April 1898. Auk 15(2): 184-185.
The Passenger Pigeon (Ectopistes migratorius) in Wisconsin and Nebraska. Our records of this species during the past few years have referred, in most instances, to very small flocks and generally to pairs or individuals. In 'The Auk' for July, 1897, I recorded a flock of some fifty Pigeons from southern Missouri, but such a number has been very unusual. It is now very gratifying to be able to record still larger numbers and I am indebted to Mr. A. Fugleberg of Oshkosh, Wis., for the following letter of information, under date of Sept. 1, 1897; "I live on the west shore of Lake Winnebago, Wis. About six o'clock on the morning of August 10, 1897, I saw a flock of Wild Pigeons flying over the bay from Fisherman's Point to Stony Beach, and I assure you it reminded me of old times, from 1855 to 1880, when Pigeons were plentiful every day. So I dropped my work and stood watching them. This flock was followed by six more flocks, each containing about thirty-five to eighty Pigeons, except the last which only contained seven. All these flocks passed over within half an hour. One flock of some fifty birds flew within gun shot of me, the others all the way from one hundred to three hundred yards from where I stood." Mr. Fugleberg is an old hunter and has had much experience with the Wild Pigeon. In a later letter dated Sept. 4, 1897, he writes: " On Sept. 2, 1897, I was hunting Prairie Chickens near Lake Butte des Morts, Wis., where I met a friend who told me that a few days previous he had seen a flock of some twenty-five Wild Pigeons and that they were the first he had seen for years." This would appear as though these birds were instinctively working back to their old haunts, as the Winnebago region was once a favorite locality. We hope that Wisconsin will follow Michigan in making a close season on Wild Pigeons for ten years, and thus give them a chance to multiply and perhaps regain, in a measure, their former abundance.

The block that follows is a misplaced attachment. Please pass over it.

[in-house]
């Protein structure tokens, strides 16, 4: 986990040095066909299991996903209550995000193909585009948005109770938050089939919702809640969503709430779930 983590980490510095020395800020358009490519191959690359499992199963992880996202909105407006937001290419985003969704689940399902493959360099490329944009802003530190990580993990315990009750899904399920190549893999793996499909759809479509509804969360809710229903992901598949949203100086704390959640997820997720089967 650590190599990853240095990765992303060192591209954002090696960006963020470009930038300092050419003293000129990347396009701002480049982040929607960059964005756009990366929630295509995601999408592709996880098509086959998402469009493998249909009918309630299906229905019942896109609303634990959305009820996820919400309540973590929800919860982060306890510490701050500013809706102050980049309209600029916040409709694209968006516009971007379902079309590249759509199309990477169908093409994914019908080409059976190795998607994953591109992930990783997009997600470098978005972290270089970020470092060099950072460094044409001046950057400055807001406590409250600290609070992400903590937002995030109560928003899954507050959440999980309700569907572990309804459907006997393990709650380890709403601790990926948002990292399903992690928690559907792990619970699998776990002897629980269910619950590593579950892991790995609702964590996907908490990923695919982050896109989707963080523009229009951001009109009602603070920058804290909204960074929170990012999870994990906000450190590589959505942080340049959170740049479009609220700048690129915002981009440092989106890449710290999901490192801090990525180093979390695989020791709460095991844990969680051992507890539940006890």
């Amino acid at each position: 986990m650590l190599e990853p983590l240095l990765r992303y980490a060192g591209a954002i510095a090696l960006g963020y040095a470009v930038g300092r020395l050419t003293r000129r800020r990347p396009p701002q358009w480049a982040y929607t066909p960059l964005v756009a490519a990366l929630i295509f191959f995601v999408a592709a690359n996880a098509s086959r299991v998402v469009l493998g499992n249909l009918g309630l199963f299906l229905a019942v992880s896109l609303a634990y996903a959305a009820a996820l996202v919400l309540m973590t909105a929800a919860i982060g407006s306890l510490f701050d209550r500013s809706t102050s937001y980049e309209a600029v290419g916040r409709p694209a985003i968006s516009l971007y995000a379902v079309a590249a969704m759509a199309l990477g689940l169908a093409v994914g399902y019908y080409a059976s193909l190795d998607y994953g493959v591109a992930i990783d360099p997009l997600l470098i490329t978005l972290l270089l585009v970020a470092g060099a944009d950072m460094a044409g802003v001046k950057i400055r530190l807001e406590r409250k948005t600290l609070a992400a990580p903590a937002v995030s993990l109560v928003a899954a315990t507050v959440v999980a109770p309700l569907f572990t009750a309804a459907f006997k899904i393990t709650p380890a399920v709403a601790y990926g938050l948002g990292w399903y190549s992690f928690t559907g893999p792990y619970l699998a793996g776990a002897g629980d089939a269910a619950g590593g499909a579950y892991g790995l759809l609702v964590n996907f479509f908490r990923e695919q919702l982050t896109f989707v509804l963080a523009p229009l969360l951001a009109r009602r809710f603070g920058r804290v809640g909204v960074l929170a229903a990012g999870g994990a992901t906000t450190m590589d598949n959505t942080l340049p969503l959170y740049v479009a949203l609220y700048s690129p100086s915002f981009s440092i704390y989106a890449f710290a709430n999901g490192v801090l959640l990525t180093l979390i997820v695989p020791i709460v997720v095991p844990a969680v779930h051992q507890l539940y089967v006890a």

In 'Forest and Stream,' of Sept. 25, 1897, is a short notice of 'Wild Pigeons in Nebraska,' by W. F. Rightmore. Through the kindness of the editor he placed me in correspondence with the observer, W. F. Rightmore, to whom I am indebted for the following details given in his letter of Nov. 5, 1897: " I was driving along the highway north of Cook, Johnson County, Nebraska, on August 17, 1897. I came to the timber skirting the head stream of the Nemaha River, a tract of some forty acres of woodland lying along the course of the stream, upon both banks of the same, and there feeding on the ground or perched upon the trees were the Passenger Pigeons I wrote the note about. The flock contained seventy-five to one hundred birds. I did not frighten them, but as I drove along the road the feeding birds flew up and joined the others, and as soon as I had passed by they returned to the ground and continued feeding. While I revisited the same locality, I failed to find the Pigeons. I am a native of Tompkins County, N. Y., and have often killed Wild Pigeons in their flights while a boy on the farm, helped to net them, and have hunted them in Pennsylvania, so that I readily knew the birds in question the moment I saw them." I will here take occasion to state that in my record of the Missouri flock (Auk, July, 1897, p. 316) the date on which they were seen (December 17, 1896) was, through error, omitted.-Ruthven Deane, Chicago, I11.